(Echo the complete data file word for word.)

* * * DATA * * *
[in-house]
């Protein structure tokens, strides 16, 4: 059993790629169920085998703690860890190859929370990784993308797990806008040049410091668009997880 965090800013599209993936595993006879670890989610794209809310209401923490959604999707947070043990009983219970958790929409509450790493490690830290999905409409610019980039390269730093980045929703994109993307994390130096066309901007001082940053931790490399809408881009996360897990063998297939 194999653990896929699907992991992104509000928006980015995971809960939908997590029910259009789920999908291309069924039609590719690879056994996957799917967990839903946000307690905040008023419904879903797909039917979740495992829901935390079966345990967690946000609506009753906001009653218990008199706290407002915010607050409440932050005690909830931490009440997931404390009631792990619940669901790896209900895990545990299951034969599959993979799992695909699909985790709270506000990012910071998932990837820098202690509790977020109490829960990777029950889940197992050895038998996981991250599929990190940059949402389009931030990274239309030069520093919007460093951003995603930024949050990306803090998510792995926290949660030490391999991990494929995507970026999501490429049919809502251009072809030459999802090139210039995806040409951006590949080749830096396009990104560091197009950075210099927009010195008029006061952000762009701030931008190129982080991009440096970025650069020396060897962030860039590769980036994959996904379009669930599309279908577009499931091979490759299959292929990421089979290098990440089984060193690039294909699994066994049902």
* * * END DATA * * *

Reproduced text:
[in-house]
């Protein structure tokens, strides 16, 4: 059993790629169920085998703690860890190859929370990784993308797990806008040049410091668009997880 965090800013599209993936595993006879670890989610794209809310209401923490959604999707947070043990009983219970958790929409509450790493490690830290999905409409610019980039390269730093980045929703994109993307994390130096066309901007001082940053931790490399809408881009996360897990063998297939 194999653990896929699907992991992104509000928006980015995971809960939908997590029910259009789920999908291309069924039609590719690879056994996957799917967990839903946000307690905040008023419904879903797909039917979740495992829901935390079966345990967690946000609506009753906001009653218990008199706290407002915010607050409440932050005690909830931490009440997931404390009631792990619940669901790896209900895990545990299951034969599959993979799992695909699909985790709270506000990012910071998932990837820098202690509790977020109490829960990777029950889940197992050895038998996981991250599929990190940059949402389009931030990274239309030069520093919007460093951003995603930024949050990306803090998510792995926290949660030490391999991990494929995507970026999501490429049919809502251009072809030459999802090139210039995806040409951006590949080749830096396009990104560091197009950075210099927009010195008029006061952000762009701030931008190129982080991009440096970025650069020396060897962030860039590769980036994959996904379009669930599309279908577009499931091979490759299959292929990421089979290098990440089984060193690039294909699994066994049902």